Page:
The future of the world’s economies depends on creating goods and services that don’t exist today, central to both the extractive and innovation economies. A manic desire to shift the paradigm to prioritizing collective gain over individual greed in the hearts of Namibians is a matter of urgency. The economy needs to expand its focus and not be stuck in merely supplying the global, regional, national and local value chains with raw materials, but rather re-create, re-innovate, re-structure, re-strategize, re-skill, re-staff, re-style, redistribute power and state resources at national, subnational and local levels. This means focusing on what the market and communities want and investing in interventions that give people agency, capital, enterprise, land, technology, employment and pleasure.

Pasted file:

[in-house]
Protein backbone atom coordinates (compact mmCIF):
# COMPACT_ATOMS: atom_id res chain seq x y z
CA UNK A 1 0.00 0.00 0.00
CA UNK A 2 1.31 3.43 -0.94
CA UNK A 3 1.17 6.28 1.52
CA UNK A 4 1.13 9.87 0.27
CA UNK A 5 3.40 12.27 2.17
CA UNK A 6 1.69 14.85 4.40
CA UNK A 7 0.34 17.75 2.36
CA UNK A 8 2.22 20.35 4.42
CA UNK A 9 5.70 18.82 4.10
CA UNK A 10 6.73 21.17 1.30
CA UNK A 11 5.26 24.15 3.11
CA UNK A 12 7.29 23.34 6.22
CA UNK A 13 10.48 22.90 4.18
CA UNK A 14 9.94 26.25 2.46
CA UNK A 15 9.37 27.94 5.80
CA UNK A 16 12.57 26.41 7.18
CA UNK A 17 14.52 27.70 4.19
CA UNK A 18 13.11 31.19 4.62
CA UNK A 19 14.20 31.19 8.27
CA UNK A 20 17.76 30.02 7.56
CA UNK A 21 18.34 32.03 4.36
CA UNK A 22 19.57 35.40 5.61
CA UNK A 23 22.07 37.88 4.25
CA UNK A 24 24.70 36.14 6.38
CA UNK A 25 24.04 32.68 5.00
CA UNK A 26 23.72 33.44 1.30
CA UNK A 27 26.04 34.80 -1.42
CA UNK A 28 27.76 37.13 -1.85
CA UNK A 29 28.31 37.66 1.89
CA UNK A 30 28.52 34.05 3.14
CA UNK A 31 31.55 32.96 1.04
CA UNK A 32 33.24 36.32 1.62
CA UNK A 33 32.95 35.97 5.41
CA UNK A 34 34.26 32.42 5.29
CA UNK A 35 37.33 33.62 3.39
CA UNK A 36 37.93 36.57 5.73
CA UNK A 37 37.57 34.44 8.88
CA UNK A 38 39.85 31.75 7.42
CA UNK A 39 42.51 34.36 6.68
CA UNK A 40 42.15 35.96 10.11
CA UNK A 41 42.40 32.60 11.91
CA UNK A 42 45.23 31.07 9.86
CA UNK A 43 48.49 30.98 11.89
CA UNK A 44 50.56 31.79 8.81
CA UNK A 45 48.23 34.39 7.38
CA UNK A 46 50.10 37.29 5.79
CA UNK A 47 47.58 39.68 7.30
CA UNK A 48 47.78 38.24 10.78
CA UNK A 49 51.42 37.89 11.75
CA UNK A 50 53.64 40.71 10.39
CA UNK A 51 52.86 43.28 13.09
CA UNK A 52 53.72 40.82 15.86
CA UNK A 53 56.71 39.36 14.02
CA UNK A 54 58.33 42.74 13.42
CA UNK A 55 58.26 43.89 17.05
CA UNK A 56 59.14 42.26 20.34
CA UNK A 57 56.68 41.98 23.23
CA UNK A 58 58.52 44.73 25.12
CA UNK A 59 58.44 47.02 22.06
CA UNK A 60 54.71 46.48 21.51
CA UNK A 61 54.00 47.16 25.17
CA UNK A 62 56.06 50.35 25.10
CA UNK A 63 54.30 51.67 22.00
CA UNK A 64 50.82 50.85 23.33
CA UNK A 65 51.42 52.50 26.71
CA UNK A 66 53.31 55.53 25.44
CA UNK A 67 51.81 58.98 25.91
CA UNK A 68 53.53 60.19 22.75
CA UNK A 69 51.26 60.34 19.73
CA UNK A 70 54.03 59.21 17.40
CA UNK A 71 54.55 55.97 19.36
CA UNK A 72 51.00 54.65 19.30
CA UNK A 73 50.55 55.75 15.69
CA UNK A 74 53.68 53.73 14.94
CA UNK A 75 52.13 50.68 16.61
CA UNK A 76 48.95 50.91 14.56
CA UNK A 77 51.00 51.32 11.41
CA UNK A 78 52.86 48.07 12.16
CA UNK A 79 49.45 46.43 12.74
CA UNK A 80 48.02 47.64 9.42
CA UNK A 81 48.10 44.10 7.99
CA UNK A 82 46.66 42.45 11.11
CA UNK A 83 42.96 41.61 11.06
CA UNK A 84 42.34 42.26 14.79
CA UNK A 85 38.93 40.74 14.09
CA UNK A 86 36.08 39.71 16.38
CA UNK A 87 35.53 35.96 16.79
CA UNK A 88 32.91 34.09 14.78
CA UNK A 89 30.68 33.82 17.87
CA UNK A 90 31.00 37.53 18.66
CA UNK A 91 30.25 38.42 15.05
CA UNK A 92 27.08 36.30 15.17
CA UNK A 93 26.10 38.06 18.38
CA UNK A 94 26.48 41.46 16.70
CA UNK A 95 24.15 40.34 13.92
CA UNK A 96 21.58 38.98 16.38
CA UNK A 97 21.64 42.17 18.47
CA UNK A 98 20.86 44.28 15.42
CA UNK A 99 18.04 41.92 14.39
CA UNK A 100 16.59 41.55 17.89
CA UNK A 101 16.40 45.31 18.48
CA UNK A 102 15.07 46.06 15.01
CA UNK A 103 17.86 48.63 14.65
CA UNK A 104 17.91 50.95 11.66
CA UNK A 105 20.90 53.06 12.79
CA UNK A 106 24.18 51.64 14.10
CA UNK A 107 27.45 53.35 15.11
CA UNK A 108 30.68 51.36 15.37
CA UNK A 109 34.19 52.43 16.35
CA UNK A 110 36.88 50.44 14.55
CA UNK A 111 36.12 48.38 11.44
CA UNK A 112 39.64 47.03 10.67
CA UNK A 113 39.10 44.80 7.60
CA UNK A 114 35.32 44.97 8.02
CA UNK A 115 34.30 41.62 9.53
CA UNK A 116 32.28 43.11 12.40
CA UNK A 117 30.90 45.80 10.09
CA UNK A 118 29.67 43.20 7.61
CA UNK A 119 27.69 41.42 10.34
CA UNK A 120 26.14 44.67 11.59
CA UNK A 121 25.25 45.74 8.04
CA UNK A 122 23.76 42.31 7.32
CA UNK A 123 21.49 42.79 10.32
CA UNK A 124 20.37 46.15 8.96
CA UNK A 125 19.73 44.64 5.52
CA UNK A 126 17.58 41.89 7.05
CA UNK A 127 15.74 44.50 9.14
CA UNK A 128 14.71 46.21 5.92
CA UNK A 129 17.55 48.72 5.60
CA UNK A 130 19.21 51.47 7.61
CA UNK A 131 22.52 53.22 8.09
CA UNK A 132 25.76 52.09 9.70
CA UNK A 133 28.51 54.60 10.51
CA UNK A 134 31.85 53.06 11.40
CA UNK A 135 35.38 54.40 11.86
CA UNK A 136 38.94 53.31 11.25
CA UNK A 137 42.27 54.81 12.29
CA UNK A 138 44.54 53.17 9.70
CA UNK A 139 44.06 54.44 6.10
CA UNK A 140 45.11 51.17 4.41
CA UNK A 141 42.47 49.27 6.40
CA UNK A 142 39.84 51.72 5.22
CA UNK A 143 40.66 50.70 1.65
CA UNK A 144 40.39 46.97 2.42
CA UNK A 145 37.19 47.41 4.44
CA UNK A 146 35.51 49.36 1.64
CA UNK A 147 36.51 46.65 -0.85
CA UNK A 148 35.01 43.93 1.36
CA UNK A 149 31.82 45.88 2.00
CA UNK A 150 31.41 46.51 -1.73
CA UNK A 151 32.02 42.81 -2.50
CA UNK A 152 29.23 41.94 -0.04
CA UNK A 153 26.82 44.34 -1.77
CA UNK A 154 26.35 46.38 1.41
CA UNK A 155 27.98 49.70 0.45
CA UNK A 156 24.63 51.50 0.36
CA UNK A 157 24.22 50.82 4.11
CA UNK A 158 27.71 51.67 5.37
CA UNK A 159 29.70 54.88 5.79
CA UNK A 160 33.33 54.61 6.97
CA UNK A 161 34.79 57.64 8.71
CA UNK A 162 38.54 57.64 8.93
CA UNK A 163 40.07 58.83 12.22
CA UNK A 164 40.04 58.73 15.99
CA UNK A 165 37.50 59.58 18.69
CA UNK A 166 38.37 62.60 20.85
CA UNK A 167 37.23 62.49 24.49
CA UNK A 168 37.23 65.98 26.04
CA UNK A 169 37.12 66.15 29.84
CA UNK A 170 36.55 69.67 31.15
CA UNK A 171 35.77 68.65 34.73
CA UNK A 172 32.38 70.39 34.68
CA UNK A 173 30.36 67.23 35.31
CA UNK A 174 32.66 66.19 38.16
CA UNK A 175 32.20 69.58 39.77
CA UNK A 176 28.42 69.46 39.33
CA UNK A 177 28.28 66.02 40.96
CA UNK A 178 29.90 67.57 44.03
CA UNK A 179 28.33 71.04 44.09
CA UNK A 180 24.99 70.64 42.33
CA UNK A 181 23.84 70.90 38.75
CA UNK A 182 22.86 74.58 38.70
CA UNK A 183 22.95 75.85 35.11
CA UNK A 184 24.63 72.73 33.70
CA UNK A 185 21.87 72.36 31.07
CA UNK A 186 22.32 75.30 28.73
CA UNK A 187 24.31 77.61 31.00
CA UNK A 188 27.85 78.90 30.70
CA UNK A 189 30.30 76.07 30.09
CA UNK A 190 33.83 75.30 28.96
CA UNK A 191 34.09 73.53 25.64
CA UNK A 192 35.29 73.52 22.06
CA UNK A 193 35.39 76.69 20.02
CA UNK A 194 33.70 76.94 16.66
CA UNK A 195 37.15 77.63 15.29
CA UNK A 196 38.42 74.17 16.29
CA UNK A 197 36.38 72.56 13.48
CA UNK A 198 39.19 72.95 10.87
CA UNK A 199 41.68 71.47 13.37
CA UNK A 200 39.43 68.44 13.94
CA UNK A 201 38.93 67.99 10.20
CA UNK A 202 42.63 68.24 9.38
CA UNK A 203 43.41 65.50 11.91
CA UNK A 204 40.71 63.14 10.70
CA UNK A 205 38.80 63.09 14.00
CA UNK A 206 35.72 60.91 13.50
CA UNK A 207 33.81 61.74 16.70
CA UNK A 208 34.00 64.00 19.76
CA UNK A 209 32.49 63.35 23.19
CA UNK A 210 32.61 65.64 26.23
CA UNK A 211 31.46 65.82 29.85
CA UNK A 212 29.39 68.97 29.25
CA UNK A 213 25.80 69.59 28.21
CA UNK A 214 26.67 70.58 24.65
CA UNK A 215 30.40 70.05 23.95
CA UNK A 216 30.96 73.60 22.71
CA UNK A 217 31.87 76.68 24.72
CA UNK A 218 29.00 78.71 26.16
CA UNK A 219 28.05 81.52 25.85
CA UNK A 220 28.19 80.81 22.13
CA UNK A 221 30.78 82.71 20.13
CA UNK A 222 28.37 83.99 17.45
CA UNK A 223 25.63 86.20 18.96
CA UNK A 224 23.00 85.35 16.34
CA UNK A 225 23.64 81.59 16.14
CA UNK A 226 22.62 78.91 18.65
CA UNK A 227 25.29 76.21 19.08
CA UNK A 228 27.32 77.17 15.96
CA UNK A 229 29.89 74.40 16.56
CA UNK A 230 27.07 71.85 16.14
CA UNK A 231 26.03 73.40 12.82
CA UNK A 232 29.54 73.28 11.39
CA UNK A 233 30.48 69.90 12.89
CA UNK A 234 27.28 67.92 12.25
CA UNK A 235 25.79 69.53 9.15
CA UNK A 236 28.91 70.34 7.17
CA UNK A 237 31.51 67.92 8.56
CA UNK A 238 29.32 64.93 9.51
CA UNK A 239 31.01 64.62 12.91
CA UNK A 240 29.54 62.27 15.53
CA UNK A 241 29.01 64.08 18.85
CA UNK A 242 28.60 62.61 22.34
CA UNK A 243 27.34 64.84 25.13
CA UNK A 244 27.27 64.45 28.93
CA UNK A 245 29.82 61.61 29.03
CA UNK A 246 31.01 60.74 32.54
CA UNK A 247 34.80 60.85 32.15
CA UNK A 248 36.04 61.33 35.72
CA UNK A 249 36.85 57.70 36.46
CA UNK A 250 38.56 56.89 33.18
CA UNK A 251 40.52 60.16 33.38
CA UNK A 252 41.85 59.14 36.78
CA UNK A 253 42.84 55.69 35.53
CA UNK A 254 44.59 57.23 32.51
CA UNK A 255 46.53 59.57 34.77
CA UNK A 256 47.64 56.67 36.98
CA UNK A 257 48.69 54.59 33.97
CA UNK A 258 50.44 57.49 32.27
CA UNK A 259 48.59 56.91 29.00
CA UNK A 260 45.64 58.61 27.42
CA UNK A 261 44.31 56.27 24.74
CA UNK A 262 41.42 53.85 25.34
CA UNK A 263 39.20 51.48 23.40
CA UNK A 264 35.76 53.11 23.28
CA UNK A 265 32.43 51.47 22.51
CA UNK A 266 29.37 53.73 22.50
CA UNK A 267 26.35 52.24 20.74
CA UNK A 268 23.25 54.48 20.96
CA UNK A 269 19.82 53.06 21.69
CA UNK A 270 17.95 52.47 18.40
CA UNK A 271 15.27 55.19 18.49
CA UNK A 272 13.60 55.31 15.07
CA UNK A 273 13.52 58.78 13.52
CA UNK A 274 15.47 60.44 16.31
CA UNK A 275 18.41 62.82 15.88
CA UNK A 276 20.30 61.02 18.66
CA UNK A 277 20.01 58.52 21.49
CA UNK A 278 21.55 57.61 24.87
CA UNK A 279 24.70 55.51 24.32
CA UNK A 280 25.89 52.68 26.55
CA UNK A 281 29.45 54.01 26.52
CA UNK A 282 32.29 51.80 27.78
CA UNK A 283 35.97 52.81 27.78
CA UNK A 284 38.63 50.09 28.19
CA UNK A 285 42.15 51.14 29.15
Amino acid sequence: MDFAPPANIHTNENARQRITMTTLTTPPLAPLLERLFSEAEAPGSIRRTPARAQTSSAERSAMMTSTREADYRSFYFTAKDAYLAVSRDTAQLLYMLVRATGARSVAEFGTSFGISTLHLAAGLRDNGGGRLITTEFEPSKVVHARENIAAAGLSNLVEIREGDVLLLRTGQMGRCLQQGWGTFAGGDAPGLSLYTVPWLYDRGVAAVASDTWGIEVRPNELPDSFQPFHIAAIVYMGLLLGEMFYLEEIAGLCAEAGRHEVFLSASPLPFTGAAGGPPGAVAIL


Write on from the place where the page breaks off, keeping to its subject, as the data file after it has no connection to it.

It is important to establish a Namibian institutional value proposition that celebrates the Preamble of the Constitution by allowing an enabling environment for the pursuit of happiness for the collective interest to be primary, while secondarily ensuring individual fulfilment. The current model that prioritizes individual gain over the collective is unsustainable and will create a backwards society. Essentially people survive by nurturing positive habits, but those can be limited to self, family, community and does not necessarily benefit the common good. Therefore, we have to ask: in the interest of the common good- what do we prioritise as a nation? Self-interest versus the common good and/or people-centred investment versus individual enrichment. The duality runs deep, and these concepts are mutually inclusive and can’t be eliminated, but the collective is more imperative than the individual, and this reality must be reflected in the allocation of power and resources.